Motivation and value influences in the relative balance of goal-directed and habitual behaviours in obsessive-compulsive disorder
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- Bibtex: @voon2015
- Bibliography: Voon, V., Baek, K., Enander, J., Worbe, Y., Morris, L. S., Harrison, N. A., … Daw, N. (2015). Motivation and value influences in the relative balance of goal-directed and habitual behaviours in obsessive-compulsive disorder. Translational Psychiatry, 5(11), e670. https://doi.org/10.1038/tp.2015.165
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- OCD subjects (compared to healthy controls) were less goal oriented and more habitual to reward outcomes, with a shift towards more goal orientation and lower habitual choices to loss outcomes.
We show a critical influence of outcome valence on the relative balance of goal-directed and habitual learning in OCD. In the context of reward outcomes, OCD is characterized by impaired goal-directed learning along with a relative shift towards enhance habitual learning. For OCD patients (but not HVs), the pattern shift with goal-directed learning enhanced and habitual learning impaired, relative to the reward condition.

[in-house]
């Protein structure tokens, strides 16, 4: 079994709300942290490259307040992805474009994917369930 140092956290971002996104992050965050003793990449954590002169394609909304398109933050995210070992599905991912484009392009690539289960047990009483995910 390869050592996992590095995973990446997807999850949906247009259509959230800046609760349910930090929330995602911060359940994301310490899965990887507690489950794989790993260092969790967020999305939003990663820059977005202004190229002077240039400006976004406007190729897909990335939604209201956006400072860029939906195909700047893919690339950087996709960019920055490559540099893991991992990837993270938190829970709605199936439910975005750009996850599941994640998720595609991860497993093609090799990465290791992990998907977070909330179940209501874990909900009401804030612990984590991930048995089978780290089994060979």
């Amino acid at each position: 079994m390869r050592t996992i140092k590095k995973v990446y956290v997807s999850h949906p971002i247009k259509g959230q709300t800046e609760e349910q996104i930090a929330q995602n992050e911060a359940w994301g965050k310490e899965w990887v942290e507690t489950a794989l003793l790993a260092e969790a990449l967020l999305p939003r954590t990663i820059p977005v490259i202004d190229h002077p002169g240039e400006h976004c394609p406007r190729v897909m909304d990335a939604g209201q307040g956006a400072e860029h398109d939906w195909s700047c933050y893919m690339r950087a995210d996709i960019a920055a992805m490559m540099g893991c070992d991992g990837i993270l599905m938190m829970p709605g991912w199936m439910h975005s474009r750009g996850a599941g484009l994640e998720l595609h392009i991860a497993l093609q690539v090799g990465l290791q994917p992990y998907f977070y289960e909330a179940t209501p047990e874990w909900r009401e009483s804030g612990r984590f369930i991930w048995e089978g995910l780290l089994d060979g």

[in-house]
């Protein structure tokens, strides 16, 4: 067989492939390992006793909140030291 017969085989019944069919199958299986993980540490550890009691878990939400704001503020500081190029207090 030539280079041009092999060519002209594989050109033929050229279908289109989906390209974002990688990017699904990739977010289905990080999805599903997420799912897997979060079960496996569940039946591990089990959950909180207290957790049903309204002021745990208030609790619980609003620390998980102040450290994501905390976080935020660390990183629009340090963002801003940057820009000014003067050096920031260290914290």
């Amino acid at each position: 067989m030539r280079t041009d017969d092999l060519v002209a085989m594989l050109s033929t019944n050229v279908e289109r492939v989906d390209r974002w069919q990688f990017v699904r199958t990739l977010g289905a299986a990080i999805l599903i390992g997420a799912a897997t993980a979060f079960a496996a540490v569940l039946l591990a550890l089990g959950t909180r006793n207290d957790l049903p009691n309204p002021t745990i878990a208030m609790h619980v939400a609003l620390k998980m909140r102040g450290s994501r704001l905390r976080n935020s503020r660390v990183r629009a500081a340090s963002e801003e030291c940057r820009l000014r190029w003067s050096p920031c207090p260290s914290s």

We show that OCD is associated with a specific enhancement in habitual learning to reward outcomes and that this enhanced habitual learning correlates with greater YBOCS compulsivity severity scores.
Page 2: Highlight annotation by Oskar Flygare on June 21st 2018, 11:20:16 am: OCD subjects compared with healthy volunteers were less goal oriented (model-based) and more habitual (model-free) to reward outcomes with a shift towards greater model-based and lower habitual choices to loss outcomes. OCD subjects also had enhanced acquisition learning to loss outcomes on the one-step task, which correlated with goal-directed learning in the two-step task. OCD subjects had greater stay behaviours or perseveration in the one-step task irrespective of outcome. Compulsion severity was correlated with habitual learning in the reward condition. Obsession severity was correlated with greater switching after loss outcomes.